Code:
root@mate:~ # df
Filesystem   1K-blocks     Used   Avail Capacity  Mounted on
/dev/ada0p10  24361884 15875004 6537932    71%    /
devfs                1        1       0   100%    /dev
/dev/ada0p2     262152    43748  218404    17%    /boot/efi
Notice the "Mounted on" /boot/efi column for partition 2.

When I look at the boot options menu for my EFI booting scheme in the BIOS setup, I see entries for "Windows Boot Manager", "FreeBSD", "debian", and "ubuntu". When I look at ls output for my running FreeBSD system, I see the following directories in my /boot/efi path:
Code:
root@mate:~ # cd /boot/efi
root@mate:/boot/efi # ls -l
total 16
drwxr-xr-x  1 root  wheel  4096 Dec 21  2014 BOOT
-r-xr-xr-x  1 root  wheel   512 Jan 22  2016 BOOTSECT.BAK
drwxr-xr-x  1 root  wheel  4096 Dec 21  2014 EFI
drwxr-xr-x  1 root  wheel  4096 May 23  2018 System Volume Information
root@mate:/boot/efi # cd EFI
root@mate:/boot/efi/EFI # ls -l
total 20
drwxr-xr-x  1 root  wheel  4096 Dec 21  2014 Boot
drwxr-xr-x  1 root  wheel  4096 Dec 21  2014 Microsoft
drwxr-xr-x  1 root  wheel  4096 Apr  4 21:03 debian
drwxr-xr-x  1 root  wheel  4096 May 28 08:02 freebsd
drwxr-xr-x  1 root  wheel  4096 Mar 29 13:56 ubuntu
root@mate:/boot/efi/EFI #
These last 4 directories all have corresponding entries in my BIOS boot option menu. They were put there by each system's installers. All my FreeBSD installs share the same freebsd directory/entry. Windows 10 uses the Microsoft entry, Debian 9 and Debian 10 installs use the debianentry, and Ubuntu and Linux Mint share the ubuntu entry. Whichever Linux was the last one installed is the one which winds up "owning" the associated directory.

If I were in your situation, I'd try to reinstall FreeBSD, this time deleting and omitting the freebsd-boot partition from the install. Use the bsd installer to "M"odify the EFI partition, changing nothing in it, but making sure that it starts showing the mount path of /boot/efi for that partition in the partition menu, before committing your changes. That way you can be reasonably certain that it's doing an EFI install instead of an MBR-type install. Take extra care not to delete or modify your EFI partition!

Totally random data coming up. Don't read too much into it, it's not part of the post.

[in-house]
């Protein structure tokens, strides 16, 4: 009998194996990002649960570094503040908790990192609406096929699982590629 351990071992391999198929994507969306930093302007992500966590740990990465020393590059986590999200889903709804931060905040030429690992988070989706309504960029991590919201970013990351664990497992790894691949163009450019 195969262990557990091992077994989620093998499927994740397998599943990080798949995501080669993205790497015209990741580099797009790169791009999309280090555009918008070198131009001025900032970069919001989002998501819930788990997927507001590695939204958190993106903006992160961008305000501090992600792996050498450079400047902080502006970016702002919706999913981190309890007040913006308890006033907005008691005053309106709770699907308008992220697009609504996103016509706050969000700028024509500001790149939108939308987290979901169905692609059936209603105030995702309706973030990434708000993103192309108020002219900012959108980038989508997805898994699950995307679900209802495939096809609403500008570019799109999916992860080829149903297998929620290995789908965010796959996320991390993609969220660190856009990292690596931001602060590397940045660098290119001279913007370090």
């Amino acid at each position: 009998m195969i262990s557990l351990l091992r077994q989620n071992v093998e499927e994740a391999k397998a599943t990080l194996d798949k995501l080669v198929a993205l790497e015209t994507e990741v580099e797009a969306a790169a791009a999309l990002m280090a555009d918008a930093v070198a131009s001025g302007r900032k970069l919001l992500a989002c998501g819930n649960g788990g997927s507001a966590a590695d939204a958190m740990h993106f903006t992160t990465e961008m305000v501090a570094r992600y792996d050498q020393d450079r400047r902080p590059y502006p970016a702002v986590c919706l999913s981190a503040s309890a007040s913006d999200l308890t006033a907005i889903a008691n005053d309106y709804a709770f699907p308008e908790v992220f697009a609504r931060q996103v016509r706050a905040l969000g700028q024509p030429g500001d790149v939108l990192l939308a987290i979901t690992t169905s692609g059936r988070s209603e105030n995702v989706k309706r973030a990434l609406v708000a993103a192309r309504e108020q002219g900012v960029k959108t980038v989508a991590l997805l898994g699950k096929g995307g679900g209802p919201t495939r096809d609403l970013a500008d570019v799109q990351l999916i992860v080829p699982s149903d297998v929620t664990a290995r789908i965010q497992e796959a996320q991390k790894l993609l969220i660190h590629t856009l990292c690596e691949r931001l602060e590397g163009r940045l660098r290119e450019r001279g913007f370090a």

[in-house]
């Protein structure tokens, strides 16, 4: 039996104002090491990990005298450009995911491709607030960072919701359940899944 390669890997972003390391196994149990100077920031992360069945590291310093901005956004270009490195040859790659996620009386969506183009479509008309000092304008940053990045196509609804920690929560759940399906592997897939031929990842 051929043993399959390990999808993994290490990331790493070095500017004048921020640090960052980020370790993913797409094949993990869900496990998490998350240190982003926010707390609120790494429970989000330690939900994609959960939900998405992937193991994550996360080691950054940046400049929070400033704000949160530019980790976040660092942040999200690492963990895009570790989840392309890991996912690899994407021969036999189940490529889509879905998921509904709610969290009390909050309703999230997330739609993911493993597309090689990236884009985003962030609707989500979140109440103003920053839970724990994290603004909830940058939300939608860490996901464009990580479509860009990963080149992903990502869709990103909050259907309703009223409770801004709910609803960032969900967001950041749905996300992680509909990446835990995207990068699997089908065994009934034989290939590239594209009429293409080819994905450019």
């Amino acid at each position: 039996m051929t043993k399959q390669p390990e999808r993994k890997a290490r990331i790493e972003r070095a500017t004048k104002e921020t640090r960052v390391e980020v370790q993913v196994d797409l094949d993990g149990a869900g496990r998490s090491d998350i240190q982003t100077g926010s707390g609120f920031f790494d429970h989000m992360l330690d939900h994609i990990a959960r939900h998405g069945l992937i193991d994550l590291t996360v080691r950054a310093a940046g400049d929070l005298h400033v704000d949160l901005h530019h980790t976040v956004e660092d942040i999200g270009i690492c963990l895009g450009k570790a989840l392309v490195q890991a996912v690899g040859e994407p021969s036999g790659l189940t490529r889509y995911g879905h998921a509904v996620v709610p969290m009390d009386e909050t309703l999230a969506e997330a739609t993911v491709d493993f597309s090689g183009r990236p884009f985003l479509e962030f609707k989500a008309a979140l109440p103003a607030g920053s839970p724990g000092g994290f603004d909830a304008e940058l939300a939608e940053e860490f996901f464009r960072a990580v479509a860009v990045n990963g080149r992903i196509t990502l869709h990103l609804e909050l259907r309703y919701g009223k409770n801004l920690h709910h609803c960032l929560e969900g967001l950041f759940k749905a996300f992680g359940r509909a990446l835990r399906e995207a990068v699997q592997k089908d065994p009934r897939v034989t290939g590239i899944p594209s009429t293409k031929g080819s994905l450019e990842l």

Afterwards I would use Debian to reinstall grub2, and add the following menuentry to /etc/grub.d/40_custom in order to boot FreeBSD:
Code:
menuentry "FreeBSD" {
  insmod ufs2
  root=(hd0,gpt10)
  chainloader /boot/loader.efi
}
You may prefer to use Arch Linux or some other Linux for this purpose. I use Debian. Sometimes it might be necessary to reinstall Debian also, but usually not. I would not use Ubuntu or a derivative for this purpose, because Ubuntu will no longer boot FreeBSD for me, but that's a subject for a different topic, and it's a topic which likely might not be appropriate for this forum in any case, anyway.

Edited to add: Instead of root=(hd0,gpt10) you will likely need to specify some other partition number.

Edited again: Probably the best thing to try first is just check your BIOS to see if it's been switched over from EFI to legacy or MBR booting protocols. All this stuff is risky-- good luck!
 

DanDare

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Suggestion: (or what I would try in such situation). Anyway, hard to affirm that you can just follow some recipe to fix your particular situation.

1- Check what boot mode is configured in the firmware (old BIOS menu) if UEFI or Legacy, or mixed (UEFI with CSM e.g.). Change that to UEFI exclusively.
2- Boot Ubuntu (or Lubuntu I dont know) from a recovery/live CD.
3- While in the prompt check your GPT partitions sanity with gdisk.
4- While in Ubuntu Check the presence/sanity of your UEFI partition. You need at least (and preferably) one UEFI partition to chainload boot all the OS's you have installed. Can try 'How to restore Ubuntu’s EFI partition' tutorials if need.